Khaki Gray is a blend of khaki and gray, offering a cool, subdued hue. Ideal for professional attire or modern interiors where a neutral yet stylish color is needed.
RGB: 114, 95, 60
CMYK: 0.0, 0.17, 0.47, 0.55
Cool Khaki is a lighter, more grayish version of khaki, fresh and modern. Perfect for summer clothing or for creating a light, contemporary feel in interior spaces.
RGB: 212, 207, 169
CMYK: 0.0, 0.02, 0.2, 0.17
Khaki Green is a greenish variant of khaki, evoking a natural, earthy feel. Great for outdoor clothing or for bringing a touch of nature into home decor, especially when paired with wooden elements.
RGB: 114, 134, 57
CMYK: 0.15, 0.0, 0.57, 0.47
Khaki Color: A Brief History
Khaki has its origins in the army and has been used in uniforms as it is helpful as camouflage in the desert or dusty regions. It was first used as a color in the mid-19th century, due to its use as a military uniform.
The word itself is from Urdu, which means soil-color, and this originally comes from Persian.
Over the years, khaki has been used by a large number of armies for their uniforms and other types of equipment. This dust-colored shade provides excellent camouflage in places where there is a lot of sand and dust, like desert regions. The color has also changed slightly from having a yellow undertone to something with more of a green undertone, known as olive drab.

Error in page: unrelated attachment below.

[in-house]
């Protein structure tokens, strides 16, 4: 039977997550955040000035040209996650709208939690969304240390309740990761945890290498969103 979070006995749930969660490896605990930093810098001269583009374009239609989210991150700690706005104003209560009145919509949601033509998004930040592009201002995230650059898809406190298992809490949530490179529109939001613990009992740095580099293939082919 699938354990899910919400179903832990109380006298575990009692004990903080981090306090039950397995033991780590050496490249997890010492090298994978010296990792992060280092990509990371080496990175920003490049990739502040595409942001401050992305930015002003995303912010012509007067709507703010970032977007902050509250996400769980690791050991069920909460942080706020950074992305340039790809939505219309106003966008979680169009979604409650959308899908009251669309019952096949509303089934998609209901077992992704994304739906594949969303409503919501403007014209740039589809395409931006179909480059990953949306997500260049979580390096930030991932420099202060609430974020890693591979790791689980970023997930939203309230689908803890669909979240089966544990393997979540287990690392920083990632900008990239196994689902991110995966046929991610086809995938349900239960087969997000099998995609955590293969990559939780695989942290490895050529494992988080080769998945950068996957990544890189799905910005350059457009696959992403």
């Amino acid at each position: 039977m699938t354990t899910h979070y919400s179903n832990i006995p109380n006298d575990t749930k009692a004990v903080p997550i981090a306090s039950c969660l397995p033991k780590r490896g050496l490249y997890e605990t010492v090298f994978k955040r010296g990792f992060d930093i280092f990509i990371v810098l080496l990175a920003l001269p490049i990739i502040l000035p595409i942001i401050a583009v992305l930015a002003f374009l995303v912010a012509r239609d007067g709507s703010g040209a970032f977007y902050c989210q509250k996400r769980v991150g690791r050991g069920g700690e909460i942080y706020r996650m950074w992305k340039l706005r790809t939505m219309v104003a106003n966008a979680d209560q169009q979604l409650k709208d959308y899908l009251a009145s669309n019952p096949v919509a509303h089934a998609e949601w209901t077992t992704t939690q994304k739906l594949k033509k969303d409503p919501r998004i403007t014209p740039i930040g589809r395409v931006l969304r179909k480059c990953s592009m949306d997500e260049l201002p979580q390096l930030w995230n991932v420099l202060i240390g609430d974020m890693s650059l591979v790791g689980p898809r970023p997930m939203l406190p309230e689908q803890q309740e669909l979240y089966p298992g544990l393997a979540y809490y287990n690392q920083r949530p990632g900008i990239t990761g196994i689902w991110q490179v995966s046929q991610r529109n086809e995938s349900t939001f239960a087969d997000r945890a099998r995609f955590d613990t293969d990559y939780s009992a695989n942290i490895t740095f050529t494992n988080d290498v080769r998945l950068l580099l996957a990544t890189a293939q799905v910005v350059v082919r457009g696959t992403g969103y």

|Khaki Shade||Khaki Hex Code||CMYK Khaki Color Code (%)||RGB Khaki Color Code||Khaki Color|
|Khaki||#c3b091||0, 10, 26, 24||195, 176, 145|
|Olive Drab||#6b8e23||25, 0, 75, 44||107, 142, 35|
The khaki color was originally worn by the Corps of Guilds, a regiment that was stationed in Lahore, in Pakistan or what was known as British India when Henry Lawrence was stationed there as the agent to the Governor-General. The local inhabitants or British-Indian army usually wore their native attire, which blended more into the landscape than the original British uniforms. The British uniforms were then adapted and changed when the khaki uniform was introduced in 1848. This particular uniform was then worn by both Indian as well as British soldiers that served in that area.
The khaki uniform was officially worn by soldiers in 1868 when there was an expedition o Ethiopia. This then became the normal uniform for all soldiers stationed abroad in 1897. The color khaki then fully replaced the red uniform. The uniform was a common sight in the Second Boer war, where the British soldiers became known as the “khakis”.